Grayson College TEAMS is a lifelong learning program offered to students 60 years of age and older.  TEAMS classes are non-credit.  There are no tests, grades, or papers to write! The program will include talented instructors, college professors, and business leaders with categorical experience. The sheer joy of learning something new and becoming more informed is the goal of T.E.A.M.S participants.  Students will be able to select which classes they would like to attend by calling the Center for Workplace Learning. You can take one class or take them all!


Join us for a fun, relaxed literary conversation hosted by Lisa Hebert, our energetic and outgoing Head Librarian.

  • Book & a Movie- September 1 and 15, Movie- September 29
  • Theatre Review- October 13, Theatre outing, date TBA
  • Book & a Movie- October 27, Movie- November 10
  • Discussions will meet in the Library at 1pm. Movies will be shown in the CWL Auditorium at 1pm.

CULINARY CREATIONS Seating is limited!

Squash Extravaganza With Chef Scott Murray

In this ingredient specific class, you will get to cook with Chef Scott using one of his favorite ingredients: SQUASH! Dishes will include the use of patty pan squash, 8 ball squash, squash blossoms, spaghetti squash, and zucchini pasta.

  • Monday, September 26, 6pm-9pm, Culinary Arts kitchen


Chef Melissa will focus this class on fall themed desserts such as apple dumplings, bread pudding, and a pumpkin roll!

  • Saturday, October 22, 12pm-3pm, Culinary Arts kitchen


Pastry Chef Kelley will introduce you to classic fruit pastries such as apple and pear gallettes, lemon and grapefruit curd, and fruit tarts!

  • Saturday, November 19, 12pm-3pm, Culinary Arts kitchen


Hear from a few of Grayson’s best presenting professors sharing their love of knowledge on their favorite subjects. These presentations have been TEAMS participant’s favorites! Call the CWL for a finalized TEAMS lecture series schedule.


Technology is continuing to make great leaps and bounds that revolutionize the way we live. Join us for a series of engaging conversations sharing information about today’s latest technology to make your life easier.

  • September 13, 2016 and September 27, 2016
  • October 11, 2016 and October 25, 2016
  • November 8, 2016 and November 29, 2016
  • Classes will meet at the CWL, Seminar A at 2pm.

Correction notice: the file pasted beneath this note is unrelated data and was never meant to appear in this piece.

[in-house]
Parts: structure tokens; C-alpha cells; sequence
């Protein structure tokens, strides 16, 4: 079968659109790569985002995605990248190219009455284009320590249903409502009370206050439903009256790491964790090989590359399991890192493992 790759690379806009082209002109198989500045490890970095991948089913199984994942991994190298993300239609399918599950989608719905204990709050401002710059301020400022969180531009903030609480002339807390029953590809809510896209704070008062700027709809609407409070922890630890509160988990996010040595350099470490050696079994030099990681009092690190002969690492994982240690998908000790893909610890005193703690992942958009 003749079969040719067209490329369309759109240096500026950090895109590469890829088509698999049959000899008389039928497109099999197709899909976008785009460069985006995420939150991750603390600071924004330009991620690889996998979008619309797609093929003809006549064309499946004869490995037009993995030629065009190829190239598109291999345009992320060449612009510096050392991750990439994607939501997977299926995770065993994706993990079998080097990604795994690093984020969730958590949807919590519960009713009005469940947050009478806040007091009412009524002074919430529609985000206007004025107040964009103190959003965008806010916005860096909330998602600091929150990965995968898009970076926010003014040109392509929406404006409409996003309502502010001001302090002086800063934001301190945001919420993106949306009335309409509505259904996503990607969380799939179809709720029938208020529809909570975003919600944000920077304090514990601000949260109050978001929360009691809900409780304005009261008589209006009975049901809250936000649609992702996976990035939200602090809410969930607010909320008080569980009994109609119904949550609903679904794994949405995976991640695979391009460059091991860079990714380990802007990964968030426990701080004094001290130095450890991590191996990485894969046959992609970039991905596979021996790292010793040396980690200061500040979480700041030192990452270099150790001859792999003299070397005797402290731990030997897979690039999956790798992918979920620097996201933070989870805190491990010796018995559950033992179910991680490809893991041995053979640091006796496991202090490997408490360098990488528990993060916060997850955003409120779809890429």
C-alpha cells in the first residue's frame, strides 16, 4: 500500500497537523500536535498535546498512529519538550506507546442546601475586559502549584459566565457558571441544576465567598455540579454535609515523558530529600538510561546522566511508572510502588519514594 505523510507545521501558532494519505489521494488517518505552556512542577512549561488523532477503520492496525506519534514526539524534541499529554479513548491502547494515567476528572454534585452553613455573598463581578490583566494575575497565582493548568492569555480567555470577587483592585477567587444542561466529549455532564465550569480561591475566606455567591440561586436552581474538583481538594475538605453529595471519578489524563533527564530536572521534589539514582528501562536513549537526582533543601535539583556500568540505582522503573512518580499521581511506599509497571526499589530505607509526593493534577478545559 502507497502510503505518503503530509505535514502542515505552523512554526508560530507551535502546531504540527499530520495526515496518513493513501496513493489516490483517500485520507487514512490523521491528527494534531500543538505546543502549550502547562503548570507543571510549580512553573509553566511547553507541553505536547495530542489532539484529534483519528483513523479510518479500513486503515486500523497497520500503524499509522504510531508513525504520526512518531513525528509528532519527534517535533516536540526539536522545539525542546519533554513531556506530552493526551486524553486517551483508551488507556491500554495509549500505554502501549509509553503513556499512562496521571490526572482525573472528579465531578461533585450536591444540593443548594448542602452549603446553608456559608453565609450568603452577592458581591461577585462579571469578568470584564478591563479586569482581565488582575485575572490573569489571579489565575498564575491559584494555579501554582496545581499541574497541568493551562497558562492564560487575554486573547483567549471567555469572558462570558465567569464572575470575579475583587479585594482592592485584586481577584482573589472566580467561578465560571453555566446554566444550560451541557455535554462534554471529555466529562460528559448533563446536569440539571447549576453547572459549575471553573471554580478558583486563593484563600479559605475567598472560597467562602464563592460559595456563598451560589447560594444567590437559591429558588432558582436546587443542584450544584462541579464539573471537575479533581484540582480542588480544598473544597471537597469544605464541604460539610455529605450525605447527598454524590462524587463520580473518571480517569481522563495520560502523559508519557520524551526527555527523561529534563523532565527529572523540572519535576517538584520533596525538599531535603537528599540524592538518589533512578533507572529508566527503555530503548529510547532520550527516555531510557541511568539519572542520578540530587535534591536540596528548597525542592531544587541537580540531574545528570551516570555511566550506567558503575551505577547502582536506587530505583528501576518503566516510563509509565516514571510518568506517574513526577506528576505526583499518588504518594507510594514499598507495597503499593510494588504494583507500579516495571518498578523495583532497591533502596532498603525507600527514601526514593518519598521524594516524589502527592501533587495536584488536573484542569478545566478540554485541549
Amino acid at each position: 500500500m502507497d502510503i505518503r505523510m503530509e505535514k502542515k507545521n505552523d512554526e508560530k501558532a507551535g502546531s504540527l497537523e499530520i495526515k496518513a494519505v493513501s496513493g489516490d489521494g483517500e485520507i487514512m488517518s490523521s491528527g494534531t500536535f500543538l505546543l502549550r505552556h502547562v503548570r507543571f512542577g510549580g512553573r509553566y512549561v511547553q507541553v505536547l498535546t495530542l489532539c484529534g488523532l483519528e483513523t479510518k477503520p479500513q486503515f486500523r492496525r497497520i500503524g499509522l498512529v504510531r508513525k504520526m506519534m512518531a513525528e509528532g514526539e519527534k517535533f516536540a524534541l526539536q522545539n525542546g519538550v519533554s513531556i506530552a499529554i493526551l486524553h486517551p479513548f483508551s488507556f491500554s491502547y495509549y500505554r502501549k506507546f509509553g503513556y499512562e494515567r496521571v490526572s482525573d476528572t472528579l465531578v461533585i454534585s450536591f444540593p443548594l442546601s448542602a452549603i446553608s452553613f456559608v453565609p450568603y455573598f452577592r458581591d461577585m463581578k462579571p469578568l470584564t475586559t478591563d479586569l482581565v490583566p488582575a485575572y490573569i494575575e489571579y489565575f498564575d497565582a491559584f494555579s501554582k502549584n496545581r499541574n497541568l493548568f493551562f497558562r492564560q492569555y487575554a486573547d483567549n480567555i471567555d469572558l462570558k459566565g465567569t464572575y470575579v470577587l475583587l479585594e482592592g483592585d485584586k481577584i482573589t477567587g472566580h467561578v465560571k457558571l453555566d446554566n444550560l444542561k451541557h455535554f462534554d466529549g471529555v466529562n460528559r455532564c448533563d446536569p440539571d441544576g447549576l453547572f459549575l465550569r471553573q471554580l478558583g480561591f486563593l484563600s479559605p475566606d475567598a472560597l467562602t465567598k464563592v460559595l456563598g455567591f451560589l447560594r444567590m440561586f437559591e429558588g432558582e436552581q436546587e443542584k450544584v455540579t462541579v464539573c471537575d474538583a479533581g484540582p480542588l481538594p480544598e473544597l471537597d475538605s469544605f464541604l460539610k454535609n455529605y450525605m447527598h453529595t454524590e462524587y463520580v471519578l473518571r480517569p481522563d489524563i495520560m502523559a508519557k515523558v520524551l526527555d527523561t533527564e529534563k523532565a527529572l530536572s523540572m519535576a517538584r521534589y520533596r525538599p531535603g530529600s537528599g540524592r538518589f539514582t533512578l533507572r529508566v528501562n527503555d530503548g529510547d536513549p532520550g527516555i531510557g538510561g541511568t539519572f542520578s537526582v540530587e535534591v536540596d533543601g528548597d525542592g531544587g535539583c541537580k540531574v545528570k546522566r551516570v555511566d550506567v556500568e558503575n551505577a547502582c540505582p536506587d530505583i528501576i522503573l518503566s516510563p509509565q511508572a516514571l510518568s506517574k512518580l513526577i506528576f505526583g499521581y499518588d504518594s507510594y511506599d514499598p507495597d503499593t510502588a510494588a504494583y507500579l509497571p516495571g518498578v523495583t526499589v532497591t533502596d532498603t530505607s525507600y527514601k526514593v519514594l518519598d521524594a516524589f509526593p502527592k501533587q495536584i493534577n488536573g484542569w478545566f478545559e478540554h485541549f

Join us on one of our fun and educational group tours! Transportation provided- details to follow.

  • Friday, September 16, 2016, 10am-12:30pm, Sam Rayburn House Museum- Bonham, Texas
  • Friday, October 7, 2016, 10am-12:30pm, Eisenhower State Park, guided fossil hunt
  • Friday, November 4, 2016, 10am- 5pm, George W. Bush Presidential Library and Museum- Dallas, Texas


  • Black, White, and 50 Shades of Gray XVI Exhibit- 2nd Floor Gallery, Grayson College
    • Exhibition Dates: August 18 to September 30, 2016
  • Dia de los Muertos V Exhibit- 2nd Floor Gallery, Grayson College
    • Exhibition Dates: October 6 to November 3, 2016
  • “Down the Rabbit Hole” – 2nd Floor Gallery, Grayson College
    • Exhibition Dates: November 9 to December 8, 2016
  • Shakespeare’;s, TEMPEST- October 5 and 6, 10am, Cruse Stark Auditorium, Grayson College

Locations and dates vary with each class. Please contact our office for this information at 903-463-8765.

*Make sure to visit the Student Life Center to obtain your Student ID and gain all of the benefits of being a student at Grayson College!

Cost for all events $60


Grayson College offers new scholarships for spring

Grayson College offers new scholarships for spring

Grayson College offers new scholarshipsGrayson College | January 5, 2016

Grayson College offers new scholarships this spring which will be  available for up to 57 Grayson College students interested in careers in science, technology, engineering and mathematics (STEM). GC received a grant of $149,589 from the Texas Higher Education Coordinating Board for its Texas Science, Technology, Engineering and Mathematics (T-STEM) Challenge Scholarship.

“This marks the third year in a row that Grayson College has received the T-STEM grant,” said Randy Truxal, executive director of the Grayson College Foundation. “Grayson College expects to allot up to $2,500 per qualifying student for the 2015-2016 academic year.”